1 October, Spiegeltent
Hawke’s Bay Arts Festival 2017
There’s a different audience in the Spiegeltent this afternoon. Children sit, clutching books. Groups of teenagers chat in hushed tones, laughing faces reflected in the tent’s many mirrors. They have come to hear about magic. The magic of stories, the magic of writing, and the magic of how books, and reading, can play a part in forming who you become. Kate De Goldi and Gareth Ward, two authors who can undeniably conjure the most compelling and touching tales, are joined by Jess Soutar Barron as chair. The trio sit, blue-tinged around the edges from the turquoise back lights, delving into their most recent, and award-winning, novels.
Gareth’s is ‘The Traitor and the Thief,’ a rip-roaring steampunk tale of heroes, heroines and mysterious mechanical creations. And one which I couldn’t put down; literally, I read it while stirring the dinner on the stove. Kate’s ‘From the Cutting Room of Barney Kettle’ has a different pace. It is slower, ponderous, and contains stories within stories, and many mysteries of its own. It looks closely at the vibrant lives of brother and sister, Barney and Ren, and the rich tapestry of the world which surrounds them in their home on ‘the High Street’ – inspired by Christchurch’s pre-earthquake High Street.
Both stories share a theme of children being parented by many, and both have vivid, tangible characters. Where do these personas come from? Kate reveals she has had the idea for ‘Barney’ for 7 or 8 years, she knew she wanted to write about children living on a retail street, above a shop, and being parented by everyone on that street. Barney himself was inspired by her nephew, a budding zealot of a filmmaker whose younger brother would “put himself to bed during the holidays so he didn’t have to participate in the filming”. Gareth’s characters take flight both from the people around him, and the many hats he has worn in his life to date as magician, hypnotist, policeman and Royal Marine Commando. Zonda, the feisty, genius heroine of ‘The Traitor’ was inspired by his daughter. “So many heroines in middle fiction at the moment are masculine, kick-arse Katniss types,” he says, “but I wanted a quirky, clever heroine who was still feminine.” The issue of Zonda’s weight, and the bullying she receives because of it, is raised by Kate as being a recognisable contemporary theme. Commenting, Gareth muses: “I think that it’s an important message to convey, that you can be happy how you are, with who you are. Zonda isn’t trying to be anything she’s not.”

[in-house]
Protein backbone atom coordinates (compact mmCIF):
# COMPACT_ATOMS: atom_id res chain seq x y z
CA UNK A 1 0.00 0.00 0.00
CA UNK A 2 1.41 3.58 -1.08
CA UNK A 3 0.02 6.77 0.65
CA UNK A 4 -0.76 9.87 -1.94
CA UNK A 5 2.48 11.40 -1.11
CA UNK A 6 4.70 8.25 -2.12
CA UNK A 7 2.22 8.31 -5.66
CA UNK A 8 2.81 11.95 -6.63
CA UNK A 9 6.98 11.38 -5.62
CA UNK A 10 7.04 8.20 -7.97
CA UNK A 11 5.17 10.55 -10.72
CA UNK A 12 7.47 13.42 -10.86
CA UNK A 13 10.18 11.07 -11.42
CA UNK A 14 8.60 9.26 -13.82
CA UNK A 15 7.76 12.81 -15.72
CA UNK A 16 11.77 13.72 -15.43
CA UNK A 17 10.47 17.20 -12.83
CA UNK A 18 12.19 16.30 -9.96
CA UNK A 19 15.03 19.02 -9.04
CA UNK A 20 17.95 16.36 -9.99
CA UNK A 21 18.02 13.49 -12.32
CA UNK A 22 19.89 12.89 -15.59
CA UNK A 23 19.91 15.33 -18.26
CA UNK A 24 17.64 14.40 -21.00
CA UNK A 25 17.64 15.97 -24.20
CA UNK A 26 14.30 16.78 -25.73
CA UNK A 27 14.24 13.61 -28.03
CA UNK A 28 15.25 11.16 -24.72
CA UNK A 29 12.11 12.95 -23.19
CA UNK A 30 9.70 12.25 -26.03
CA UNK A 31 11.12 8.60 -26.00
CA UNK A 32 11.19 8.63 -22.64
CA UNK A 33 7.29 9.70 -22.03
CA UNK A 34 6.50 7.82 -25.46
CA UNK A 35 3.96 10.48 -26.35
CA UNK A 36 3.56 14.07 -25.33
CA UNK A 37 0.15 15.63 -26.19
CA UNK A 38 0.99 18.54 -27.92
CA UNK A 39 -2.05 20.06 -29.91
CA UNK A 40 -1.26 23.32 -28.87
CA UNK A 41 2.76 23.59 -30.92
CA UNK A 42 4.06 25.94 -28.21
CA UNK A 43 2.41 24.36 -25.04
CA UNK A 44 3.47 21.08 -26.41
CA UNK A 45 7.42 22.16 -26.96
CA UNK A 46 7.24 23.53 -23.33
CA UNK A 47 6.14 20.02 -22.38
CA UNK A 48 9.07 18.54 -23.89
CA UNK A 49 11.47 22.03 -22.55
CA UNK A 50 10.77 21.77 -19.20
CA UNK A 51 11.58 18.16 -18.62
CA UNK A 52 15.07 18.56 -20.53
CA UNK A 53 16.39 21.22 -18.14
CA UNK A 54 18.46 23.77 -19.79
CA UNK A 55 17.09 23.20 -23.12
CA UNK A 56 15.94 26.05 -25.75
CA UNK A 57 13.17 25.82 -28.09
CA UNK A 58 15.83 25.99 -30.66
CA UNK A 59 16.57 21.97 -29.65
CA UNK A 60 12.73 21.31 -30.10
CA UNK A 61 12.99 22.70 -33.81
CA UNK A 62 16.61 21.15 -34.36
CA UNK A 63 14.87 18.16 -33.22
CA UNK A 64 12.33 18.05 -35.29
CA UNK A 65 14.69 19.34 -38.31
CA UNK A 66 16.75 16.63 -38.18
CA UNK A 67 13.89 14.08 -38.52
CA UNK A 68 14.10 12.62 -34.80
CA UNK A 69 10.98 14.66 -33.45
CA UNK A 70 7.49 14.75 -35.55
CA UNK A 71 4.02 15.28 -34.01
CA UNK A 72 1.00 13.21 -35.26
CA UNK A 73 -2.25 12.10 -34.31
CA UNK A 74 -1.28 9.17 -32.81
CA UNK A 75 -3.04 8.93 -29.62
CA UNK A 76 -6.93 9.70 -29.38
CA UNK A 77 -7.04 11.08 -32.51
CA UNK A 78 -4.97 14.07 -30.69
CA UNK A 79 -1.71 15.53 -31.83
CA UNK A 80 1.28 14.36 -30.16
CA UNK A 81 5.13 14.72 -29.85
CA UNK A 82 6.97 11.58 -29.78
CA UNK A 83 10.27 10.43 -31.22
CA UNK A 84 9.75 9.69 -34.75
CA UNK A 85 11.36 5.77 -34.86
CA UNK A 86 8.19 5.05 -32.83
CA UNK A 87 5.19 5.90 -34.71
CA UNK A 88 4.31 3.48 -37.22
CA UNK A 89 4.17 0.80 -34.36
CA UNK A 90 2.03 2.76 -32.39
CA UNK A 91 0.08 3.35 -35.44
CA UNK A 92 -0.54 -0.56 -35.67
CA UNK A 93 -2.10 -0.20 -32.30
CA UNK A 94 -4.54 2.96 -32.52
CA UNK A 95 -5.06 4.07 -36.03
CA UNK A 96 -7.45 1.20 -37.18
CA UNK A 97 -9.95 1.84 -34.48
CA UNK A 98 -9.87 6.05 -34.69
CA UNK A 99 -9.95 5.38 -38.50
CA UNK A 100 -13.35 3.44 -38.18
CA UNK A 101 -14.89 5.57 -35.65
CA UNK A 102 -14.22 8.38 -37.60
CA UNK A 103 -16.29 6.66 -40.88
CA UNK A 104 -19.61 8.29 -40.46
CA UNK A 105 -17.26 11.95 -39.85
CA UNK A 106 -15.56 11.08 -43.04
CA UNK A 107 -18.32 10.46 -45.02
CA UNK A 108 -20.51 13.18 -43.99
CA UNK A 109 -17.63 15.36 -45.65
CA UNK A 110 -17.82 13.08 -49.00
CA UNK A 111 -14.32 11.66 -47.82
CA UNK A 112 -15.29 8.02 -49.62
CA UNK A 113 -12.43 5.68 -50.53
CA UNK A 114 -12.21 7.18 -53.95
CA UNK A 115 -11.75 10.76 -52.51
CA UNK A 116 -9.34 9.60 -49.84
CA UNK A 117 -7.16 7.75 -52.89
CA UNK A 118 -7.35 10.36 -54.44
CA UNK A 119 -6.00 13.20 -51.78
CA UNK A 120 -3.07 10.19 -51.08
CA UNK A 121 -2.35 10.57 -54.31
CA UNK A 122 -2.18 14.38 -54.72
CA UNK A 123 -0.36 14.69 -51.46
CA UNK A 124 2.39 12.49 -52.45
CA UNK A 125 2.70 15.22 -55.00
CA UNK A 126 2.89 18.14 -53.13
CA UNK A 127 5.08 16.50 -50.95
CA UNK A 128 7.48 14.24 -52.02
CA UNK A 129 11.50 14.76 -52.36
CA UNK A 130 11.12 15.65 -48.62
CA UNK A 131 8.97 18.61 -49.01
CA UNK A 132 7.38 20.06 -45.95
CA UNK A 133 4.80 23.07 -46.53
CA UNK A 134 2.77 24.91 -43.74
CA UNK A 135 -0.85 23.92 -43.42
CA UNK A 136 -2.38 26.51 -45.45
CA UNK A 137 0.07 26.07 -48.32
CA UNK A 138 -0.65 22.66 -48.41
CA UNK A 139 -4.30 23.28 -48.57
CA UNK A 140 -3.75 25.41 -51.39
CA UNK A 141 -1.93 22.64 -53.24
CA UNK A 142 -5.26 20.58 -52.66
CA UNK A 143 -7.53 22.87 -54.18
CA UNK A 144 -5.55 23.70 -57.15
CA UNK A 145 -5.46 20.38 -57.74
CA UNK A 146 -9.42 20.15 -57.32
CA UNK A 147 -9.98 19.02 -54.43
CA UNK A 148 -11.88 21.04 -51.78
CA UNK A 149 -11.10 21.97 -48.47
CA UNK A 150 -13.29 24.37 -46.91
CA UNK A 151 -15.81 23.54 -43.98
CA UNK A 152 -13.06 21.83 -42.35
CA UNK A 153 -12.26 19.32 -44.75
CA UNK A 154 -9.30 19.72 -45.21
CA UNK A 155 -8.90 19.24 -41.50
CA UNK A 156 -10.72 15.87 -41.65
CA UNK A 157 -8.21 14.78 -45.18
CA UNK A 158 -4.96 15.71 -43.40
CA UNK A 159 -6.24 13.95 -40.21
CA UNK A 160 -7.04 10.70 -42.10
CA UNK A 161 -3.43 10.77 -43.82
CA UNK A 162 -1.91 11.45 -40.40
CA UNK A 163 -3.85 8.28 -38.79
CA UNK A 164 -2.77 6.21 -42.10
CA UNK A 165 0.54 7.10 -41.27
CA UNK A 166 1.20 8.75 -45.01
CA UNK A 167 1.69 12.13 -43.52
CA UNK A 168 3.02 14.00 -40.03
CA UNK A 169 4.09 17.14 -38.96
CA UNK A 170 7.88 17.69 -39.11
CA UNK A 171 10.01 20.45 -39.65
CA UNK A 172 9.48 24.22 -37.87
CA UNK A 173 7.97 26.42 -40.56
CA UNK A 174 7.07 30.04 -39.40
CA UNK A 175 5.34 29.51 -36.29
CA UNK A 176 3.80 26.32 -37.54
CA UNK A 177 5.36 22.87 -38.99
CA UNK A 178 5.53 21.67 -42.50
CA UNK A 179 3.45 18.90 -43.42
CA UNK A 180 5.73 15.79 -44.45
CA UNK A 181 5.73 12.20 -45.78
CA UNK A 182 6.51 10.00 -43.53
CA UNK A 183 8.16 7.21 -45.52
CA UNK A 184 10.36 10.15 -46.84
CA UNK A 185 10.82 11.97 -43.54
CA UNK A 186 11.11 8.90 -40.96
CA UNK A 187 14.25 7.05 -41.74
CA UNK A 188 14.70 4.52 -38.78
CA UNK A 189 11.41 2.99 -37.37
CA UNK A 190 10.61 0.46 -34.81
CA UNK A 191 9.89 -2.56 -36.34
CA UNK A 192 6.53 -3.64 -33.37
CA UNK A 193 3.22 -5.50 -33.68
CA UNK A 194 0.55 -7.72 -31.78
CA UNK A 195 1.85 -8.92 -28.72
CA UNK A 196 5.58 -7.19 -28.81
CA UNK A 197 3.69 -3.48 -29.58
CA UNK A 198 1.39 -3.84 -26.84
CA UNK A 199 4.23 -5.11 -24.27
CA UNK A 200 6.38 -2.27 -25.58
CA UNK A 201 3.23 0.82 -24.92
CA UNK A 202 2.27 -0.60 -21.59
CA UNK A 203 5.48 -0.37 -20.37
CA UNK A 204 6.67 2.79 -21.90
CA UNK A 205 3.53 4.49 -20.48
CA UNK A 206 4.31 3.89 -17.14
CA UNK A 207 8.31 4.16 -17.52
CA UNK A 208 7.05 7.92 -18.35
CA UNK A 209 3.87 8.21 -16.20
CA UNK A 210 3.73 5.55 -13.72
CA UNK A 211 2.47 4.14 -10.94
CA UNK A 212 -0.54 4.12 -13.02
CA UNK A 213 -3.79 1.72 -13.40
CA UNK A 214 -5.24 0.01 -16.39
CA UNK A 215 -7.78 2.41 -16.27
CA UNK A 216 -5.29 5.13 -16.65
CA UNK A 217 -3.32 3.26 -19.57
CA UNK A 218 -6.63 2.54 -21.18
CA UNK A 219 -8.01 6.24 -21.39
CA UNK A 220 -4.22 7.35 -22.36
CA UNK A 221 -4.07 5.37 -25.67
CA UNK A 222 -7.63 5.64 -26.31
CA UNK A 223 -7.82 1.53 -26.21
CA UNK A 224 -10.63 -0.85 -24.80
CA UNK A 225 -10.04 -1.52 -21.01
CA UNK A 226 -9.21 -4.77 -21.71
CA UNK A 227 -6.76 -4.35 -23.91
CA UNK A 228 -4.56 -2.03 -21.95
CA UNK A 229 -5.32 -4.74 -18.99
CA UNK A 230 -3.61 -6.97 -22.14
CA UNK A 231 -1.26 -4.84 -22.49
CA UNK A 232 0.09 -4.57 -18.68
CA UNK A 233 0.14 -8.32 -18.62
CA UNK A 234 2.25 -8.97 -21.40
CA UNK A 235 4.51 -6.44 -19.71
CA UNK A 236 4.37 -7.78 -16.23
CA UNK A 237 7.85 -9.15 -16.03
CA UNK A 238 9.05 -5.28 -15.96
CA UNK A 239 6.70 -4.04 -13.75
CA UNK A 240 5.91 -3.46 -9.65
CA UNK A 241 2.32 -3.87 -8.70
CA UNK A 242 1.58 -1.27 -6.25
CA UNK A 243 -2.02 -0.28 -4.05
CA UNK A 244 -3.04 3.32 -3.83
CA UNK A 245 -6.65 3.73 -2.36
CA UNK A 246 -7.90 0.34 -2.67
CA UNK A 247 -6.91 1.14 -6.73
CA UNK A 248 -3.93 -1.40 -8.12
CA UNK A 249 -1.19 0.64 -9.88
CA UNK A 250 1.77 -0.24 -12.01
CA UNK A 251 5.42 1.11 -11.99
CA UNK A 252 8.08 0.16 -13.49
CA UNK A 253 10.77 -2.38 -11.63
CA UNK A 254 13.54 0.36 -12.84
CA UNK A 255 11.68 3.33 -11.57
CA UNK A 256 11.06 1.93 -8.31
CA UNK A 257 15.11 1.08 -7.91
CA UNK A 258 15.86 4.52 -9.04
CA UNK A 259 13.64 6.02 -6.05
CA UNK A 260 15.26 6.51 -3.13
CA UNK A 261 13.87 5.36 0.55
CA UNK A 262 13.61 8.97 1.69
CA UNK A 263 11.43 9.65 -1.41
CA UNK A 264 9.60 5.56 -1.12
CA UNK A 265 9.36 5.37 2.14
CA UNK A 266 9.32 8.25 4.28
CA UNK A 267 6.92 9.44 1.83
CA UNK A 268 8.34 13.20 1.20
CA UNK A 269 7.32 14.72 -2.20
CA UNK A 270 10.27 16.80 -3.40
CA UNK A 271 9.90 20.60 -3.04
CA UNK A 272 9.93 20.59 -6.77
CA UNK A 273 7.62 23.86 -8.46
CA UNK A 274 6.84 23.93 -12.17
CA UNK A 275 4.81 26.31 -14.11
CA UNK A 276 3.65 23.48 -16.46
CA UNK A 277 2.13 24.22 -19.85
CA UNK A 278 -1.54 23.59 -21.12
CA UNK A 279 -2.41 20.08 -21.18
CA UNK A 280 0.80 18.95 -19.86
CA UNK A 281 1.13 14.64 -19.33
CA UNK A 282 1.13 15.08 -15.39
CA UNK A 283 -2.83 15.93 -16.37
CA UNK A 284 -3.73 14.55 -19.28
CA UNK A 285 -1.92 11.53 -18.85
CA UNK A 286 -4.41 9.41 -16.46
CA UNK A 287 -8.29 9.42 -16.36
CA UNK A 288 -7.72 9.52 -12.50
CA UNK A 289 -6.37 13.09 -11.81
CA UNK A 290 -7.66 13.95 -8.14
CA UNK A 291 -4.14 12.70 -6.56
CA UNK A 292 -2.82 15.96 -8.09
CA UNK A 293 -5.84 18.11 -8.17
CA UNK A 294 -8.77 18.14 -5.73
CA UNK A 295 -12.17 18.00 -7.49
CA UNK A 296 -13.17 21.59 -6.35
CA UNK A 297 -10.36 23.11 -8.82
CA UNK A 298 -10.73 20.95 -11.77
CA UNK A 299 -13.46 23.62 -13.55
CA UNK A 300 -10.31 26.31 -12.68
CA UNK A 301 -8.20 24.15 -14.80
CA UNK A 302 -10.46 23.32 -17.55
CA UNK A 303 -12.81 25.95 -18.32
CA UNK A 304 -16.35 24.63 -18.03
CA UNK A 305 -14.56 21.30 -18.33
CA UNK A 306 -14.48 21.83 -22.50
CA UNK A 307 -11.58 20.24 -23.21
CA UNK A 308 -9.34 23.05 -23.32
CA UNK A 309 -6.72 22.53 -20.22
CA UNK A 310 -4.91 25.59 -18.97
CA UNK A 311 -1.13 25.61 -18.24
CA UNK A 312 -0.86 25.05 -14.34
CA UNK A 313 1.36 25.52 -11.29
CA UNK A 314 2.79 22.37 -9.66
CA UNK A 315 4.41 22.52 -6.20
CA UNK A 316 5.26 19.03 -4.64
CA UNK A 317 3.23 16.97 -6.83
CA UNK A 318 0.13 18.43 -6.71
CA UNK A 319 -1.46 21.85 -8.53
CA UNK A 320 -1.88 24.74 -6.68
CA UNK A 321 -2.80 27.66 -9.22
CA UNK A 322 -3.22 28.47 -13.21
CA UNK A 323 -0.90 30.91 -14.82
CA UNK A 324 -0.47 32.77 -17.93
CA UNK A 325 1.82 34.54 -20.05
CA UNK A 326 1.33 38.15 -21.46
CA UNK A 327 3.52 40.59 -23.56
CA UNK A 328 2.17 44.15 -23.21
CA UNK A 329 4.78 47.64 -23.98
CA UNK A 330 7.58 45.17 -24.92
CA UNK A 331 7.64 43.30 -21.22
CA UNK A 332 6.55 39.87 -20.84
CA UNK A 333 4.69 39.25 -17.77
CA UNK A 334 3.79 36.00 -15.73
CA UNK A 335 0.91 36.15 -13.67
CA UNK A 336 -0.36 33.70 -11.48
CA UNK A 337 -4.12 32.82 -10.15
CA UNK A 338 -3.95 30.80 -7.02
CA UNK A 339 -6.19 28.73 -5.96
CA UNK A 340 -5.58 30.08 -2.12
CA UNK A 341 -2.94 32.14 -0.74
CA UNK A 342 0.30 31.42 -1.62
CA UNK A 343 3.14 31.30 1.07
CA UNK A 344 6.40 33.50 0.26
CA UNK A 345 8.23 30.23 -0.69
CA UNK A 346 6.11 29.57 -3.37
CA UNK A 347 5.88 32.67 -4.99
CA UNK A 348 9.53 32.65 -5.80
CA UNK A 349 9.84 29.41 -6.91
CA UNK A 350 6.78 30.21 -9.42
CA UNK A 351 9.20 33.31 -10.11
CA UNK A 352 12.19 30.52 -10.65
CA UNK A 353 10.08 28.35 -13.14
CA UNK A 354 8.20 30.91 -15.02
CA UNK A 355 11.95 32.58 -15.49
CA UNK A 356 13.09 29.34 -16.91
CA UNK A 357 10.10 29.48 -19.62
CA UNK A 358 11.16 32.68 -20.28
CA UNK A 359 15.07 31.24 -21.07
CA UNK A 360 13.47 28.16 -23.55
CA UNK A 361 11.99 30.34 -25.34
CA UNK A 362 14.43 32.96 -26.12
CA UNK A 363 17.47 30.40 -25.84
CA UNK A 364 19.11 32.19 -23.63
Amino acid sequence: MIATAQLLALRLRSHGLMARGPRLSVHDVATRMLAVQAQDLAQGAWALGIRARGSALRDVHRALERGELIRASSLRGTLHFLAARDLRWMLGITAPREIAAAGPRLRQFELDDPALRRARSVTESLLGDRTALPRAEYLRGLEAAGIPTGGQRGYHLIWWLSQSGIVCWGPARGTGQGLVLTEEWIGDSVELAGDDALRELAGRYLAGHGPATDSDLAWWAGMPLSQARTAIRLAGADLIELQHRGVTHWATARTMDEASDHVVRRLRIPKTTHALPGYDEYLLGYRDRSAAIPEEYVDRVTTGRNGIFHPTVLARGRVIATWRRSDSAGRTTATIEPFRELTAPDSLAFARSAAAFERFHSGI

The conversation weaves through many topics and the authors’ (very different) writing processes – Kate methodically edits as she goes whereas Gareth ‘spews’ words and comes back when the first draft is complete. The starting point for all their books, they both agree, is the characters. The writing starts “when you know what they want and what is stopping them,” says Kate. Both also muse that writing is like dreaming, the subconscious part of the brain working unbeknownst to the writer, eventually spitting out seemingly ‘serendipitous’ ideas and plot twists. When the questions come, someone asks what they loved to read as children. “Anything and everything,” says Kate, “from novels to the back of the cornflake packet! Reading formed me, I am a truly obsessive reader.” Gareth loved military inspired stories, one of his favourites spurring him on to his first writing attempt where he clunked away at his parent’s typewriter, “writing about two pages of absolute nonsense” before giving up.
So, writing is hard work, but can it also be magic? It’s a resounding ‘yes’ from Gareth: “All you’re using are words, and in the end, you’ve created this living, breathing human being who people either love or hate. Writing is magic!” I challenge anyone who’s read his or Kate’s latest novels to disagree. Writing, and reading, are escape; they are adventure, hope, colour when everything else seems grey, other worlds to live in, other lives to live which make our own so much richer. Books are nothing if not magic.
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